The often-dreaded team building exercise of ‘two truths and one lie’ would be difficult to win against Scott Guse.
Guse, Asia Pacific insurance accounting leader at KPMG, has a stellar fact about himself up his sleeve that is hard to top.
“I actually had to make a tough decision when I finished Grade 12 as to whether I gave professional tennis a career or whether I went to university,” Guse told Insurance Business.
“I chose the university route with no regrets but you always have those thoughts in your mind – did I make the right decision?
“There were players there that I never lost to and one of those was Pat Rafter. I played him probably ten times and never lost to him and he went on to be world number one.”
It took Guse six months to come to grips with the industry he has called home for more than two decades and he said that the industry needs to do more to attract talent, who are often drawn to other, ‘sexier’ professions and brands.
“I started as an audit graduate at KPMG and one of my clients was in the insurance industry. I loved the excitement of the insurance industry once I got my mind around it, my arms around it,” Guse said.
“The industry certainly doesn’t have the appeal of those technology giants like an Apple of a Google.
“I actually think the banks have more of an appeal to the general public as a place to work rather than general insurance companies because you deal day in, day out with banks whereas insurance companies you only tend to deal with them once a year – when you pay your premium or when you have a claim.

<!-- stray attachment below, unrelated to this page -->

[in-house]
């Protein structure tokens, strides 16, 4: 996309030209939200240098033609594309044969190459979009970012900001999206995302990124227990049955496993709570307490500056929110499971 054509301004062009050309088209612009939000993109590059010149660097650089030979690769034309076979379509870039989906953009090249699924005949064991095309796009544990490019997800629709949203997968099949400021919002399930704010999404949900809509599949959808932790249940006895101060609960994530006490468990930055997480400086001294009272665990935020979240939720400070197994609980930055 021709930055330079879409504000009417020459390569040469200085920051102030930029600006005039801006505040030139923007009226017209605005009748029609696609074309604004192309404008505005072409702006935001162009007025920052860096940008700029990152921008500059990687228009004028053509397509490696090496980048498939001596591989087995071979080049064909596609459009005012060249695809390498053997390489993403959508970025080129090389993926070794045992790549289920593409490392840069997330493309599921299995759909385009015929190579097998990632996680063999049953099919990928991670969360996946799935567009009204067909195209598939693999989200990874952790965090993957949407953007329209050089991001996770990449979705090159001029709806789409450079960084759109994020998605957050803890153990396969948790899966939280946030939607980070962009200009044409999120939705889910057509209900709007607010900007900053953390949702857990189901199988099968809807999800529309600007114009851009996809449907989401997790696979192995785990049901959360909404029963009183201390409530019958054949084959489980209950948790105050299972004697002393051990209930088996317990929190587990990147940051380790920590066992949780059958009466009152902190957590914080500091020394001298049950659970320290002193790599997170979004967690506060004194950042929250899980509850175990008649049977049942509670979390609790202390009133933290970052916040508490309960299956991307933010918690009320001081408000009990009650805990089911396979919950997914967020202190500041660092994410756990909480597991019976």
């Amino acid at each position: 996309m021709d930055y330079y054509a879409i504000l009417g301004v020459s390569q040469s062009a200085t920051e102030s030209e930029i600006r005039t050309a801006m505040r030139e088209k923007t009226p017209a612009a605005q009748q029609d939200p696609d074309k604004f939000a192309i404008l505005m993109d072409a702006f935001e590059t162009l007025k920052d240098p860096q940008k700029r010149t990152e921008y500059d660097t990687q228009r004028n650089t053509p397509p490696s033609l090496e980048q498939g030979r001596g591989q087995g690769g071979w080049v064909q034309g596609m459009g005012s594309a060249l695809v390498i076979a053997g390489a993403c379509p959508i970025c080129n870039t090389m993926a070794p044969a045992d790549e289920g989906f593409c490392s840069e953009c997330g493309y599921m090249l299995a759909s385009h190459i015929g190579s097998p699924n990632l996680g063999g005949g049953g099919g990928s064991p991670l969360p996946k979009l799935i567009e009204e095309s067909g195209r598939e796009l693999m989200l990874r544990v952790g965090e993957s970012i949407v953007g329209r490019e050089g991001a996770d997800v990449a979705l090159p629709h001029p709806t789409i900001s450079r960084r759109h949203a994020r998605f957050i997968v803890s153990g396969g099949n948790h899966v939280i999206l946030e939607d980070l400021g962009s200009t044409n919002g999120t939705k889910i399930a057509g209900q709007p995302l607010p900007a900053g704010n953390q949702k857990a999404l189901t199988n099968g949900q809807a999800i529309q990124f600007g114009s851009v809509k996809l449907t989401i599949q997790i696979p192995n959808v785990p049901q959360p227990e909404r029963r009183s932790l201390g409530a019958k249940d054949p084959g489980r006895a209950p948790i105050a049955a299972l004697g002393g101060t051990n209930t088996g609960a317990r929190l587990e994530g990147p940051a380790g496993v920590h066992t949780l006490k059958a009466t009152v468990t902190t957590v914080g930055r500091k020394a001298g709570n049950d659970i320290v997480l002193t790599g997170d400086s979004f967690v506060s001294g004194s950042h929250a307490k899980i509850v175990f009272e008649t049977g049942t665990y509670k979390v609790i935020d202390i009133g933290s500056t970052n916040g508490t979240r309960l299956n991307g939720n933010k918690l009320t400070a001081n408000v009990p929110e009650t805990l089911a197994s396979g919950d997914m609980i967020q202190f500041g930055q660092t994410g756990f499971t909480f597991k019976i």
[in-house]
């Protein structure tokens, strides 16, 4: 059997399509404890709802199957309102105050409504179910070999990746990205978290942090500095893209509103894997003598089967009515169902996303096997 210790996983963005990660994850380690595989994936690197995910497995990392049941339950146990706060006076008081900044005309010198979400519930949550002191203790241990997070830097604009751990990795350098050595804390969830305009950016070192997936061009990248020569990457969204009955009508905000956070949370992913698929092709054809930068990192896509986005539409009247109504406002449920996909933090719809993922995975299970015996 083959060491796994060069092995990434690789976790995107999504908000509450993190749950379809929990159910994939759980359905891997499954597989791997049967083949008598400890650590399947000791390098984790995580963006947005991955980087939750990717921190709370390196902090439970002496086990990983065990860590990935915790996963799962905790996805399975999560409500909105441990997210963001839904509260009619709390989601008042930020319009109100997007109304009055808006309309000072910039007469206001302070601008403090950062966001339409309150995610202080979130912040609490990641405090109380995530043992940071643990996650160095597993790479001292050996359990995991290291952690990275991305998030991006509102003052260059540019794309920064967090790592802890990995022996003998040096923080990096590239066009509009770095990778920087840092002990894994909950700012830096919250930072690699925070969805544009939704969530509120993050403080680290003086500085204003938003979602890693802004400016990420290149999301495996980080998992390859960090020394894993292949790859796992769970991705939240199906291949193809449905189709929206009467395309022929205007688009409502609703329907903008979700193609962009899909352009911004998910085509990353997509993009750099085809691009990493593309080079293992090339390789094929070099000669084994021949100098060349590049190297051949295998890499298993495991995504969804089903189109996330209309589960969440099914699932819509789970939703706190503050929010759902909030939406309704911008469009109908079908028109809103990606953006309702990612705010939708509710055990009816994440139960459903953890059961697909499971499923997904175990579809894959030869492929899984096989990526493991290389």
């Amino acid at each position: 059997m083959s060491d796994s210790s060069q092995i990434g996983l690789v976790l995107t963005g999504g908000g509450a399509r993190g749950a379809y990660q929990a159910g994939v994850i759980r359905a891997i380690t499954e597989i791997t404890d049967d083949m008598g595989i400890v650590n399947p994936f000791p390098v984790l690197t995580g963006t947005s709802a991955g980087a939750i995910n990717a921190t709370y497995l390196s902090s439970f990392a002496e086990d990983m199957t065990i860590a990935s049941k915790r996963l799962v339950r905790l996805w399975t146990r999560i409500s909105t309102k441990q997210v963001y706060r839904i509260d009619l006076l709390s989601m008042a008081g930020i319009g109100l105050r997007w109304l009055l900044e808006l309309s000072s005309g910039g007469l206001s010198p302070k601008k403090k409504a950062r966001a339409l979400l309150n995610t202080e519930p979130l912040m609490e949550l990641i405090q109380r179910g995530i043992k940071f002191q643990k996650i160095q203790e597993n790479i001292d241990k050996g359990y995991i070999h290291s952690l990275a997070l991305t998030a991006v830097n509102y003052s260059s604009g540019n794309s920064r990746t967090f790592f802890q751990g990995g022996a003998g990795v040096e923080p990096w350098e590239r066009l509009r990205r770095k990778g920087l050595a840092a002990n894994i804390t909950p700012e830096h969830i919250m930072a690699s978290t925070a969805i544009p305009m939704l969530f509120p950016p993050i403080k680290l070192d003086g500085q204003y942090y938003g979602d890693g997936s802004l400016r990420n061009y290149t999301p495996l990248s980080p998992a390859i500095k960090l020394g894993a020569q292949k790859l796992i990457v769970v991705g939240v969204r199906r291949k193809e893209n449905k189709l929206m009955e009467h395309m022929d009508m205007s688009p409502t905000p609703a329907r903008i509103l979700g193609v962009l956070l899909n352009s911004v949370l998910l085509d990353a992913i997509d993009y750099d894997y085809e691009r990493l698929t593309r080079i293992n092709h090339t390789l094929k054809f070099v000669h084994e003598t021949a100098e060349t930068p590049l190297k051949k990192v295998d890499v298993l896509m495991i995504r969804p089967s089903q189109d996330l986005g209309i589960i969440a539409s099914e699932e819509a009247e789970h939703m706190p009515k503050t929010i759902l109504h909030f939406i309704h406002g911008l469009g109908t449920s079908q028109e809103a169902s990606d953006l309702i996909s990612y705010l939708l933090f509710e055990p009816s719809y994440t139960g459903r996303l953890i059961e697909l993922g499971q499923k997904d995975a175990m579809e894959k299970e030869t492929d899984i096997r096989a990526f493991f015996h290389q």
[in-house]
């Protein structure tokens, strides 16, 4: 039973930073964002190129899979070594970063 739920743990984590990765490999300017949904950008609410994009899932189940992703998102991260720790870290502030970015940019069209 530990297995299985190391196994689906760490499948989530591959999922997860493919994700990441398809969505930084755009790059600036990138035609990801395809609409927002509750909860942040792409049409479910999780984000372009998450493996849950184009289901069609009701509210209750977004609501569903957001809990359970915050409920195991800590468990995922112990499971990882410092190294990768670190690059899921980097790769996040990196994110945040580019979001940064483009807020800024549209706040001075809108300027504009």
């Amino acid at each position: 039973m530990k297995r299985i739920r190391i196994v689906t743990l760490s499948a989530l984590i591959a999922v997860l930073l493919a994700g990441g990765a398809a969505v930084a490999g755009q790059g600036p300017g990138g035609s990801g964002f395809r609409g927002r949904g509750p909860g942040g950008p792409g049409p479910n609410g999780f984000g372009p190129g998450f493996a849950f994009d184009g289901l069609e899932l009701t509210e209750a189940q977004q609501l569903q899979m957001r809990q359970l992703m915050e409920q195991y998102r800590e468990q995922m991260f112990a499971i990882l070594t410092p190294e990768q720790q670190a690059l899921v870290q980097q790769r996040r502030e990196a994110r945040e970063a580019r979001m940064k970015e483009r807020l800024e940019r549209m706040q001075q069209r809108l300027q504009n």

This lack of “personal association” with the industry aside, for those already in the industry such as Guse – who has worked with KPMG in Australia, London and New York – the chance to gain international experience is a big attractor.
“International experience and exposure is unparalleled to anything else you could get,” Guse said.
“Not only does it look good on your own CV but you come back with a lot of different ways of doing things, you learn different processes and you meet different people.
“It just broadens your mind.”
Never losing to a future US Open winner might be one thing, but Guse said that the variety of experiences the insurance industry has to offer keeps him coming back for more.
“Every day is different,” Guse continued.
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